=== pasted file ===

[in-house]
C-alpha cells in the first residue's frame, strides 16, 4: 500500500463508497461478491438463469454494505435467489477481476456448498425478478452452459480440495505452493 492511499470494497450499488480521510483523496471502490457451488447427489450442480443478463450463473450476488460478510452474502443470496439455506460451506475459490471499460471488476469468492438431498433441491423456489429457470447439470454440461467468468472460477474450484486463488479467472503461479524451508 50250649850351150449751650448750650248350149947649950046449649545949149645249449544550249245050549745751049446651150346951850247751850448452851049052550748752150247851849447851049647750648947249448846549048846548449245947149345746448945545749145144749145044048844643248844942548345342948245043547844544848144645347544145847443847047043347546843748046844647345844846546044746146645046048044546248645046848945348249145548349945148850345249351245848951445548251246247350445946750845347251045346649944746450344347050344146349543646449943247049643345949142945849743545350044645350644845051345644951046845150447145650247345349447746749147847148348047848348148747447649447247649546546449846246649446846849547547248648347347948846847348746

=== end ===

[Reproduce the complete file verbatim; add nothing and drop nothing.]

[in-house]
C-alpha cells in the first residue's frame, strides 16, 4: 500500500463508497461478491438463469454494505435467489477481476456448498425478478452452459480440495505452493 492511499470494497450499488480521510483523496471502490457451488447427489450442480443478463450463473450476488460478510452474502443470496439455506460451506475459490471499460471488476469468492438431498433441491423456489429457470447439470454440461467468468472460477474450484486463488479467472503461479524451508 50250649850351150449751650448750650248350149947649950046449649545949149645249449544550249245050549745751049446651150346951850247751850448452851049052550748752150247851849447851049647750648947249448846549048846548449245947149345746448945545749145144749145044048844643248844942548345342948245043547844544848144645347544145847443847047043347546843748046844647345844846546044746146645046048044546248645046848945348249145548349945148850345249351245848951445548251246247350445946750845347251045346649944746450344347050344146349543646449943247049643345949142945849743545350044645350644845051345644951046845150447145650247345349447746749147847148348047848348148747447649447247649546546449846246649446846849547547248648347347948846847348746